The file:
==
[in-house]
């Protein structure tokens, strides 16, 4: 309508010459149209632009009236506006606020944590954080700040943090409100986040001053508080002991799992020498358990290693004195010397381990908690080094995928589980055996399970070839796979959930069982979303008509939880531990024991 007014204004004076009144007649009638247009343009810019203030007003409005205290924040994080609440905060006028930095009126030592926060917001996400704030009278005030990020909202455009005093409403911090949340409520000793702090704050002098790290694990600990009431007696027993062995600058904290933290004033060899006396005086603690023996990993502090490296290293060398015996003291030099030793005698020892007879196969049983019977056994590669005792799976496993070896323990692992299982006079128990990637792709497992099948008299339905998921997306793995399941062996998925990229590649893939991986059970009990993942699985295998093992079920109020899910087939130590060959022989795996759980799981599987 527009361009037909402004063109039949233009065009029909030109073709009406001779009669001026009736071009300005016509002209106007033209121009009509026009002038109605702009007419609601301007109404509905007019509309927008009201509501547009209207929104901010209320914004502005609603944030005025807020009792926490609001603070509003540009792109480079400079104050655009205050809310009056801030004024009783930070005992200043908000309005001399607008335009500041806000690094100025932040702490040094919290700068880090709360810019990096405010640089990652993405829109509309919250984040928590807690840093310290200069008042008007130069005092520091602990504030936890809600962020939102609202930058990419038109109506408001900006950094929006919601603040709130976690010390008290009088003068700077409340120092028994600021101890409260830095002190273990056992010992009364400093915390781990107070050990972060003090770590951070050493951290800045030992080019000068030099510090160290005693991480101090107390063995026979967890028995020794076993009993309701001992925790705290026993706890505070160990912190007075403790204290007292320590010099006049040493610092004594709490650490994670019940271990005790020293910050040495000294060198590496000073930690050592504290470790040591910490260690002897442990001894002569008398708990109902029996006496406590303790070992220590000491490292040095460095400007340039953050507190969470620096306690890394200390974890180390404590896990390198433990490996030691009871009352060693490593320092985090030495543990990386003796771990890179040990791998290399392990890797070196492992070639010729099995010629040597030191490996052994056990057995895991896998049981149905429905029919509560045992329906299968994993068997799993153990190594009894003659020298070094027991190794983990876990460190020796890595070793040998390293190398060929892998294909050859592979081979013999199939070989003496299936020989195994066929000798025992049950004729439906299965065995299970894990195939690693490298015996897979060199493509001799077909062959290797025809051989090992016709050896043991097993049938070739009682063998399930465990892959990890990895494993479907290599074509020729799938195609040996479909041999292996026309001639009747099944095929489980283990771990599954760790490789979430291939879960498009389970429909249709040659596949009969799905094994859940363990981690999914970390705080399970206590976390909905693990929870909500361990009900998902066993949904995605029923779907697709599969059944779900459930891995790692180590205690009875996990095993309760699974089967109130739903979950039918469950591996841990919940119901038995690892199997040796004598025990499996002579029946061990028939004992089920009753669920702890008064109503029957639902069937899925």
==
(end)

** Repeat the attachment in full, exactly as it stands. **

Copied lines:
[in-house]
């Protein structure tokens, strides 16, 4: 309508010459149209632009009236506006606020944590954080700040943090409100986040001053508080002991799992020498358990290693004195010397381990908690080094995928589980055996399970070839796979959930069982979303008509939880531990024991 007014204004004076009144007649009638247009343009810019203030007003409005205290924040994080609440905060006028930095009126030592926060917001996400704030009278005030990020909202455009005093409403911090949340409520000793702090704050002098790290694990600990009431007696027993062995600058904290933290004033060899006396005086603690023996990993502090490296290293060398015996003291030099030793005698020892007879196969049983019977056994590669005792799976496993070896323990692992299982006079128990990637792709497992099948008299339905998921997306793995399941062996998925990229590649893939991986059970009990993942699985295998093992079920109020899910087939130590060959022989795996759980799981599987 527009361009037909402004063109039949233009065009029909030109073709009406001779009669001026009736071009300005016509002209106007033209121009009509026009002038109605702009007419609601301007109404509905007019509309927008009201509501547009209207929104901010209320914004502005609603944030005025807020009792926490609001603070509003540009792109480079400079104050655009205050809310009056801030004024009783930070005992200043908000309005001399607008335009500041806000690094100025932040702490040094919290700068880090709360810019990096405010640089990652993405829109509309919250984040928590807690840093310290200069008042008007130069005092520091602990504030936890809600962020939102609202930058990419038109109506408001900006950094929006919601603040709130976690010390008290009088003068700077409340120092028994600021101890409260830095002190273990056992010992009364400093915390781990107070050990972060003090770590951070050493951290800045030992080019000068030099510090160290005693991480101090107390063995026979967890028995020794076993009993309701001992925790705290026993706890505070160990912190007075403790204290007292320590010099006049040493610092004594709490650490994670019940271990005790020293910050040495000294060198590496000073930690050592504290470790040591910490260690002897442990001894002569008398708990109902029996006496406590303790070992220590000491490292040095460095400007340039953050507190969470620096306690890394200390974890180390404590896990390198433990490996030691009871009352060693490593320092985090030495543990990386003796771990890179040990791998290399392990890797070196492992070639010729099995010629040597030191490996052994056990057995895991896998049981149905429905029919509560045992329906299968994993068997799993153990190594009894003659020298070094027991190794983990876990460190020796890595070793040998390293190398060929892998294909050859592979081979013999199939070989003496299936020989195994066929000798025992049950004729439906299965065995299970894990195939690693490298015996897979060199493509001799077909062959290797025809051989090992016709050896043991097993049938070739009682063998399930465990892959990890990895494993479907290599074509020729799938195609040996479909041999292996026309001639009747099944095929489980283990771990599954760790490789979430291939879960498009389970429909249709040659596949009969799905094994859940363990981690999914970390705080399970206590976390909905693990929870909500361990009900998902066993949904995605029923779907697709599969059944779900459930891995790692180590205690009875996990095993309760699974089967109130739903979950039918469950591996841990919940119901038995690892199997040796004598025990499996002579029946061990028939004992089920009753669920702890008064109503029957639902069937899925």